Kid-Friendly Tarot Decks

I’m not going to get into the nitty-gritty, here, or describe a bunch of decks in detail. This isn’t a geek-out post, though naturally opinions are still my own, and I don’t expect everyone to see things just the way I do.

This post is a picture-full starting spot for parents who are interested in introducing their kids to tarot, or even learning alongside them, without feeling the need to protect them from the images on the cards.

I know parents who are perfectly comfortable with “standard” decks, or “mild nudity” so they’re not the focus of this resource but still could find some more ideas. 🙂

One more thing: These recommendations are based only on imagery. Not all decks are equally useful for learning the system of tarot. But that list is a bit more complex, and is for another time.

I’ll mark the decks I feel are easiest to learn from – in case you want a hint now. These fit the popular RWS system (**), or have other helps, like key words or phrases on the card (*).

I am throwing bottom-limit age-suggestions at a number of decks here. However, user-compatibility is the most important thing. If the user doesn’t care about the imagery, if it doesn’t draw him or her into spending time with it, it won’t work. It’s no biggie, just a reminder that this practice – both choosing a deck and using the cards – is a terrific example of “child-led.”

Tarot is not an essential skill – there are other ways to listen to your intuition, for example – so personal interest and enjoyment really is at the top of the list for reasons and ways of engagement with any tarot deck.

All ages listed are my best-guess for the interest level of the images, and/or the comfort-level of the the child and/or care-giver. I recommend an internet search of decks with an art style that interests you, focusing on images. Deck reviews, or YouTube “unboxing” or walk through videos can (with an investment of time) allow you to see each image before you buy.

Or you can “just know,” and that works, too.

Friendly images for ages as young as 3 (assuming you have one you trust with a $20 deck of cards), and fully “functional” for any-age of user:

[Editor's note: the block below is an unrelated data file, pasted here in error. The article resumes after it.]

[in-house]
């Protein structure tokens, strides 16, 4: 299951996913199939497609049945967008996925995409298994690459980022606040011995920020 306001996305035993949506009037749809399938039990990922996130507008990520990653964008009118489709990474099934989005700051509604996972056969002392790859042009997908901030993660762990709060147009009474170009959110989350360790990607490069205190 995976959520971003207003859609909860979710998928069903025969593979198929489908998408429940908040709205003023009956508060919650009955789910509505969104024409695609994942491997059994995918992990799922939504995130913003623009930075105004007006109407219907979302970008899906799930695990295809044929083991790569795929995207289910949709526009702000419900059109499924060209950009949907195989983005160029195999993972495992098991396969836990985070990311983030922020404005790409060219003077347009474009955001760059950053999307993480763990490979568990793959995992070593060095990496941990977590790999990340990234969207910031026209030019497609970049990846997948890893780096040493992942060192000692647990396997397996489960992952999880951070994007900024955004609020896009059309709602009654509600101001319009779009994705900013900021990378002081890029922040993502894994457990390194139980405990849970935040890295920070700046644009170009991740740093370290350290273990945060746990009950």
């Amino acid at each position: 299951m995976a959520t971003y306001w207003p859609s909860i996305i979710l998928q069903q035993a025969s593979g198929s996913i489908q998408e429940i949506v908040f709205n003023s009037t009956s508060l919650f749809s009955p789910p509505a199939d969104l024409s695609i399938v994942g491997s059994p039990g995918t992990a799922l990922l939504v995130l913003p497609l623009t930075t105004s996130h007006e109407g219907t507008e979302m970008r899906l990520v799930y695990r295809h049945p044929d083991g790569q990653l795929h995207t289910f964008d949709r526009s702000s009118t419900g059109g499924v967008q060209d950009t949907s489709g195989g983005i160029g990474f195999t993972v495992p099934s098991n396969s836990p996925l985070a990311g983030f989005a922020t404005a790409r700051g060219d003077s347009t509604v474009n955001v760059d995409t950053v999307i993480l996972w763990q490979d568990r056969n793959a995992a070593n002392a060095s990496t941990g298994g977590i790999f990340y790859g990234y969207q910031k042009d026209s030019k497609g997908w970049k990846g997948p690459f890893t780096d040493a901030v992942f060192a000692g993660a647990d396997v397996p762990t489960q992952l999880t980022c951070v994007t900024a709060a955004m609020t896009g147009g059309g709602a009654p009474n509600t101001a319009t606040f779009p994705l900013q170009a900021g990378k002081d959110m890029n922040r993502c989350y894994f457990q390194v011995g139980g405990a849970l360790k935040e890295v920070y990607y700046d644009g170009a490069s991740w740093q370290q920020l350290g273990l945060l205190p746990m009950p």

• Joie de Vivre Tarot** by Paulina Cassidy
    • The Good Tarot by Colette Baron-Reid
    • The Girl’s Guide to Tarot** (book and kit) by Kathleen Olmstead (2009)
    • Animal Tarot Cards* by Doreen Virtue and Radleigh Valentine
    • The Animal Wisdom Tarot by Dawn Brunke and Ola Liola
    • Spiritsong Tarot* by Paulina Cassidy

    • Cat Tarot
    • Celestial Stick People** by Brian Crick
    • Crystal Unicorn Tarot**


Decks for 10 and up (these images increase in intensity or have more “grown-up” (teen, adult) figures or art styles I imagine have less appeal to the younger set):

All of the above could continue to be interesting (assuming you like the art). I’ve used nearly all of them to read for adults who wanted that deck.

    • Chrysalis Tarot by Toney Brooks and Holly Sierra
    • Steampunk Tarot** by Barbara Moore and Aly Fell
    • Everyday Witch Tarot** by Deborah Blake and Elisabeth Alba
    • The Wild Unknown Tarot by Kim Krans
    • Ostara Tarot by Molly Applejohn, Eden Cooke, Krista Gibbard, and Julia Iredale

There are literally hundreds more tarot decks available, but these are the ones I’m personally familiar with, and can recommend with confidence for the ages listed.

(Some of these decks or images are linked to a source where you can learn more about them. Those websites are their own and we are not responsible for what you find there.)

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